One of these two groups, the Pharisees, separated themselves from other people’s popular society but not from their physical proximity; the other, however – the monastic community of the Essenes at Qumran, near the Dead Sea -- carried out this separation to most stringent extremes.  The Pharisees set out to represent the priestly character of God’s chosen ones in their spiritual practices; but the Essenes expressed this claim even in their clothing: each member of the order, even the laity, wore a white linen robe, the ceremonial dress of priests in office.  The Pharisaic movement demanded ritual washing of hands before meals from all its members; the Essene community accentuated, and indeed exaggerated, this requirement to the extent that it demanded a full bath before every meal, in order to achieve the highest possible standards of purity.

And how exclusive these groups were!  Even the physically handicapped were not allowed to belong to the assembly of the Essene community.  So what hope was there for sinners?  

Now, such separation from outsiders was utterly foreign to the community of the Church founded by Jesus, as was patently clear from the way in which He recommended His disciples to invite the poor, the crippled, the lame and the blind to their table; and from His own sitting at table with the friends of Levi/ Matthew, the former tax-collector become a disciple, and uttering those most famous words of public reprimand to critical Pharisees:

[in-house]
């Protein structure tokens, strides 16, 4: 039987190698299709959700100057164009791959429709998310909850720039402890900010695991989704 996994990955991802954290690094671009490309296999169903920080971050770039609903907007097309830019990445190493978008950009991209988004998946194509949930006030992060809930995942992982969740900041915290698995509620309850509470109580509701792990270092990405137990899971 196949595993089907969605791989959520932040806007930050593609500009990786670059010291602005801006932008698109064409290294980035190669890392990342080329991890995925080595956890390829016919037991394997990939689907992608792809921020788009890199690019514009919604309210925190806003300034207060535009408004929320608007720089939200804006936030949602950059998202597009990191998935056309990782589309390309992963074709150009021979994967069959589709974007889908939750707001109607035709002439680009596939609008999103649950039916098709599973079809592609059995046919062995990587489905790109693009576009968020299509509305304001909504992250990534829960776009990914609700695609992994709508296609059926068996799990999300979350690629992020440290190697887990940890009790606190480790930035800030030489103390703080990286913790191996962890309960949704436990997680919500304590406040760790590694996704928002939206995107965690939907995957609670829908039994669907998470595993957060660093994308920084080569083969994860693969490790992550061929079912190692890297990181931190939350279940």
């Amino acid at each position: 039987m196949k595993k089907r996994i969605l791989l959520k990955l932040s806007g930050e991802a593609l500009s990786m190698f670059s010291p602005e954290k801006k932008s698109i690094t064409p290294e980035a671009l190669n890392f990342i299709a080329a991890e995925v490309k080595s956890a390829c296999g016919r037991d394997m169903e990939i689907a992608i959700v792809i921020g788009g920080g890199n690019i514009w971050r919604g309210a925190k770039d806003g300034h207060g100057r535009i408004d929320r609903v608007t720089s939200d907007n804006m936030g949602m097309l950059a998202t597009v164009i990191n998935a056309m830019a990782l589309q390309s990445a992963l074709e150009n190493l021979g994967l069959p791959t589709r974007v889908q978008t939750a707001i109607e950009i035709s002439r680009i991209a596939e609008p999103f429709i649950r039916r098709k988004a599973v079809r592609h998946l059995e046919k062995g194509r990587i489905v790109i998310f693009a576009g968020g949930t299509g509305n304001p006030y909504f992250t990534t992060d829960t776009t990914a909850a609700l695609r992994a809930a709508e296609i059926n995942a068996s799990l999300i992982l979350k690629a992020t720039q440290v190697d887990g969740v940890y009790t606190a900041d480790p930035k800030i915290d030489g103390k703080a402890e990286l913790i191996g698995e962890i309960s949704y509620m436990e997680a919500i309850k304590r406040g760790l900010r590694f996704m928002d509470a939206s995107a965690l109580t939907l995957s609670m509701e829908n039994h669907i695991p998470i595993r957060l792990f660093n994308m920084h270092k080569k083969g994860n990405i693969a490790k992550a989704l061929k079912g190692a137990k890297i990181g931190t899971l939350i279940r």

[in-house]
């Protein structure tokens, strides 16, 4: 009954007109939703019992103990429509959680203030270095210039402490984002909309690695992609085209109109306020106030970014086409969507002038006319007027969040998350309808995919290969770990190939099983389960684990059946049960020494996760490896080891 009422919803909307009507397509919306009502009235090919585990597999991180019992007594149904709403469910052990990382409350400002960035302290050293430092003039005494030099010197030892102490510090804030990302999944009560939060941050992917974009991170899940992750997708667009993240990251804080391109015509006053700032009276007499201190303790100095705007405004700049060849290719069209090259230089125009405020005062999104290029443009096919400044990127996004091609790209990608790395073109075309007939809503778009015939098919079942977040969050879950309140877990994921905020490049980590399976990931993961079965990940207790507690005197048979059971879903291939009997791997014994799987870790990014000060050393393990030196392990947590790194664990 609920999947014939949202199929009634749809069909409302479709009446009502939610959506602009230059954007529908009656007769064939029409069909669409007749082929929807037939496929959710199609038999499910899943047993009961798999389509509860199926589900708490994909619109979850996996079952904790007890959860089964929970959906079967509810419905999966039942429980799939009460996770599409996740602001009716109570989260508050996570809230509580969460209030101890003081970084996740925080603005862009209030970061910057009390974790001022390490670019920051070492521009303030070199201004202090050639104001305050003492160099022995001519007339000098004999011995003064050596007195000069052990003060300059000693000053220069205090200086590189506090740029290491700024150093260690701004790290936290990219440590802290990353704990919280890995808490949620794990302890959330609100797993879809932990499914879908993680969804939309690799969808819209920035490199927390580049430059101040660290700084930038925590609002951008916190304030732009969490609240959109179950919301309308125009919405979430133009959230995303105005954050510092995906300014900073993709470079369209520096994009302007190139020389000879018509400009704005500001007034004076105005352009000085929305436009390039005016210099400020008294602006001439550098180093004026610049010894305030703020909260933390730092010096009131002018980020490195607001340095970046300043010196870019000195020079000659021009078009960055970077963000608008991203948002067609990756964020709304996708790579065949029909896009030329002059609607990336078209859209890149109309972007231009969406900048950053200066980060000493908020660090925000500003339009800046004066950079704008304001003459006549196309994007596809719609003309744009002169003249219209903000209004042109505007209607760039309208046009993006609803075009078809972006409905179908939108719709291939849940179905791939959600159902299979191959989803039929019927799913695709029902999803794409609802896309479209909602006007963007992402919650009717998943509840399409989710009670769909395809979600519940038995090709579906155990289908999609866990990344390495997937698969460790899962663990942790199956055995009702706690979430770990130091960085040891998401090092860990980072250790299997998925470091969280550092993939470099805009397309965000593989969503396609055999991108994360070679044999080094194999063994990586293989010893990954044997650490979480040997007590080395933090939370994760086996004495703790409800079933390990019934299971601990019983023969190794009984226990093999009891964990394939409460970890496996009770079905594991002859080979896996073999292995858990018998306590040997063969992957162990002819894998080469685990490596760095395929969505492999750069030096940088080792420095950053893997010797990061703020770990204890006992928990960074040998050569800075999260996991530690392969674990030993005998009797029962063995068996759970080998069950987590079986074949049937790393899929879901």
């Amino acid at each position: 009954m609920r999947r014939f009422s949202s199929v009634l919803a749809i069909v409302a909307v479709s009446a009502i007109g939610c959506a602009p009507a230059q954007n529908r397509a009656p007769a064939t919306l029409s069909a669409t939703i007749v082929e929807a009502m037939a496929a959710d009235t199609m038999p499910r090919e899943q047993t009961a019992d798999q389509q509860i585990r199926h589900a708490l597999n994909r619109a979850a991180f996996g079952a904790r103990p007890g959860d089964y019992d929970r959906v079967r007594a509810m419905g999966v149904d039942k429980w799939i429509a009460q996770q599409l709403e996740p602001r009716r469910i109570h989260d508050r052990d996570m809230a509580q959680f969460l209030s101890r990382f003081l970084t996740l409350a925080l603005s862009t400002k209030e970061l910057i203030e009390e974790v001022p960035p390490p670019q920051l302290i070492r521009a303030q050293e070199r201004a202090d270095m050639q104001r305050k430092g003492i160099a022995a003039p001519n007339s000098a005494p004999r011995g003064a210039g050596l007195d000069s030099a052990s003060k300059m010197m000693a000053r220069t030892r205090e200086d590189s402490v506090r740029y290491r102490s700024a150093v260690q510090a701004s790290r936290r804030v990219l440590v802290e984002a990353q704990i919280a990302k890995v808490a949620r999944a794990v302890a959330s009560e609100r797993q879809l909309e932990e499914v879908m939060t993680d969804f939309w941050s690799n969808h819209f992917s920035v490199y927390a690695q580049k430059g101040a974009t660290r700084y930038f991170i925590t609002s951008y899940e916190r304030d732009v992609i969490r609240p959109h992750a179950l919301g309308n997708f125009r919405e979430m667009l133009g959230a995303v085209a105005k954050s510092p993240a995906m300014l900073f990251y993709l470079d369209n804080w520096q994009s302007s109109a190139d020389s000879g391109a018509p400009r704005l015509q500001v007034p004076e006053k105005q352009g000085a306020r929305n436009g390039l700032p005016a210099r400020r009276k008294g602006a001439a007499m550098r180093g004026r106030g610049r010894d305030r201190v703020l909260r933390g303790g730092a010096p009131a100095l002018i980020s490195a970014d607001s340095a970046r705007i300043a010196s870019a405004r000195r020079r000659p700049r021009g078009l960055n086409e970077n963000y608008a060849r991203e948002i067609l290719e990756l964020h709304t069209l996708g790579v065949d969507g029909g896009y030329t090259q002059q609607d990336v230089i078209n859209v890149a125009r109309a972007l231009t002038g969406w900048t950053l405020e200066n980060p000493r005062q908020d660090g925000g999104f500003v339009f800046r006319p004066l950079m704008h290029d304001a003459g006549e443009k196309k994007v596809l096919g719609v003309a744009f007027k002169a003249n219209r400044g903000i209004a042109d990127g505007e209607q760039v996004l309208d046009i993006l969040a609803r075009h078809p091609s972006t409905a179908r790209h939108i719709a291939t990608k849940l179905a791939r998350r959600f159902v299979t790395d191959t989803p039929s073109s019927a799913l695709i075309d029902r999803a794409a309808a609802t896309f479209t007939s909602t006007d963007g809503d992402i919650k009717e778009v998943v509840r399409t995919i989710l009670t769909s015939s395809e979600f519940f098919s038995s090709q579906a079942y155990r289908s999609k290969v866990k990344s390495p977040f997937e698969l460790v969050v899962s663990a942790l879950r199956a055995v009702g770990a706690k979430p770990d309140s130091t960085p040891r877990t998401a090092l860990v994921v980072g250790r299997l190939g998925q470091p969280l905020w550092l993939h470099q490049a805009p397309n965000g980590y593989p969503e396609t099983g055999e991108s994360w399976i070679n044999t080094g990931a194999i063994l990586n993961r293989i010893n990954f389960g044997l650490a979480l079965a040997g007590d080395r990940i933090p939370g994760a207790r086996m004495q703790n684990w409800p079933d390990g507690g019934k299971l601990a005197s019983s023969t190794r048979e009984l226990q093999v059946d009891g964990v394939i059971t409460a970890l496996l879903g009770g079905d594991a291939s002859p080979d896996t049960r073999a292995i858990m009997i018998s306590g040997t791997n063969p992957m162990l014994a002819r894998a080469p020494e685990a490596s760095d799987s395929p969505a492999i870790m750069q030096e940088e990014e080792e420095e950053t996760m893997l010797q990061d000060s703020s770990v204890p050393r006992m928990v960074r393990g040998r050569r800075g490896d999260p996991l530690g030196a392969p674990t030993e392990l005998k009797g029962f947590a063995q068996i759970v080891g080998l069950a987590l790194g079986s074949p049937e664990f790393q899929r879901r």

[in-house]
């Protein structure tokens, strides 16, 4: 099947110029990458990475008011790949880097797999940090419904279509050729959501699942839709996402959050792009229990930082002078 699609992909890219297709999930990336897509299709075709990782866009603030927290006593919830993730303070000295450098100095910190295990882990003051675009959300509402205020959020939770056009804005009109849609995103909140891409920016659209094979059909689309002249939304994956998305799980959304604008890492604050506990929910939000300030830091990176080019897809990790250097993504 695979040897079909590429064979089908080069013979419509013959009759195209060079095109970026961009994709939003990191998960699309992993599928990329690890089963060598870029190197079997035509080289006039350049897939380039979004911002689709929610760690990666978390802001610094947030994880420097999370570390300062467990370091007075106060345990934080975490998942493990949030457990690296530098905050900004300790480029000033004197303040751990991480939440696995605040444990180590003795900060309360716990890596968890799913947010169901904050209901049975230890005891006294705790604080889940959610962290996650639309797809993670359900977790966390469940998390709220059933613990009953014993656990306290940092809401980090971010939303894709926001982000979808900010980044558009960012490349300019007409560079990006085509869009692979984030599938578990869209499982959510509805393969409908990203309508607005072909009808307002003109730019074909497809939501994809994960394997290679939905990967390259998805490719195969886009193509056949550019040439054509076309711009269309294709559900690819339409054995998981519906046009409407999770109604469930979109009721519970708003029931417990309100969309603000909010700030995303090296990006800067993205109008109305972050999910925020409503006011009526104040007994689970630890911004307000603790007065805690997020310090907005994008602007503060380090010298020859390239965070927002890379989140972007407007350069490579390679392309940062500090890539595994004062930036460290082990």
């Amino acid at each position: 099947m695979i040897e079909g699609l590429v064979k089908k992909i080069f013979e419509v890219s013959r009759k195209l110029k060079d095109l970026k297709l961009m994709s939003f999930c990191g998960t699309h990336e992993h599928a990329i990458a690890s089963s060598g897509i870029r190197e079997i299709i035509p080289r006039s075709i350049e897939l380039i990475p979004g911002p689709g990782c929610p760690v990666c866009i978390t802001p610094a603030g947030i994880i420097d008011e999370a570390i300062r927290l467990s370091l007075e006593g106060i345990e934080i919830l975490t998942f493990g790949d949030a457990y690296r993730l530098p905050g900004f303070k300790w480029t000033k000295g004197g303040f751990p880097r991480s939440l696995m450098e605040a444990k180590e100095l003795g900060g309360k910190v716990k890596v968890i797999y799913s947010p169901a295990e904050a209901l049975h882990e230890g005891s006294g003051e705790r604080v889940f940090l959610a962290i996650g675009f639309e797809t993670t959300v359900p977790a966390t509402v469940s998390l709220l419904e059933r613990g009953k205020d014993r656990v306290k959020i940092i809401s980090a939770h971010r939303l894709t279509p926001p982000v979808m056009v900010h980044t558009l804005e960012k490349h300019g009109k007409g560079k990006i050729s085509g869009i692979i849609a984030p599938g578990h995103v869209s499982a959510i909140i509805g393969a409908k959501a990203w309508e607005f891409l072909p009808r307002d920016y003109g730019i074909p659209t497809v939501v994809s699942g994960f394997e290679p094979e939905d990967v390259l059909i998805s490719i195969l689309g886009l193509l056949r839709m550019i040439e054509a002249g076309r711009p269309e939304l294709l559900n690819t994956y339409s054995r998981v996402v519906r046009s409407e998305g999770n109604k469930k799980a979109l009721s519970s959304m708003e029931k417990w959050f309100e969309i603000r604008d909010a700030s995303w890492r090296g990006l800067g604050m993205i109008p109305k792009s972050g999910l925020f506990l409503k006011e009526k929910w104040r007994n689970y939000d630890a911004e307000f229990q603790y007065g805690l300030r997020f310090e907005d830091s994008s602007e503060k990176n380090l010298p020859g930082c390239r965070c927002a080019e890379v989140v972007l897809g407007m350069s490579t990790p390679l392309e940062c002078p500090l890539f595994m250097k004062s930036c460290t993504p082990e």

Those who are well have no need of a physician, but the sick do.  Go and learn the meaning of the words, ‘I desire mercy not sacrifice’.  I did not come to call the righteous but sinners to repentance.  (Luke 5:31s.)

What distinguished Jesus from these groups was the universality of His message of salvation: proclaiming the Father’s will to save all – without exception -- who would turn to Him; offering unlimited grace, uniquely able to bring about the eternal salvation of each and every person willing to repent in accordance with Jesus’ own proclamation of truth.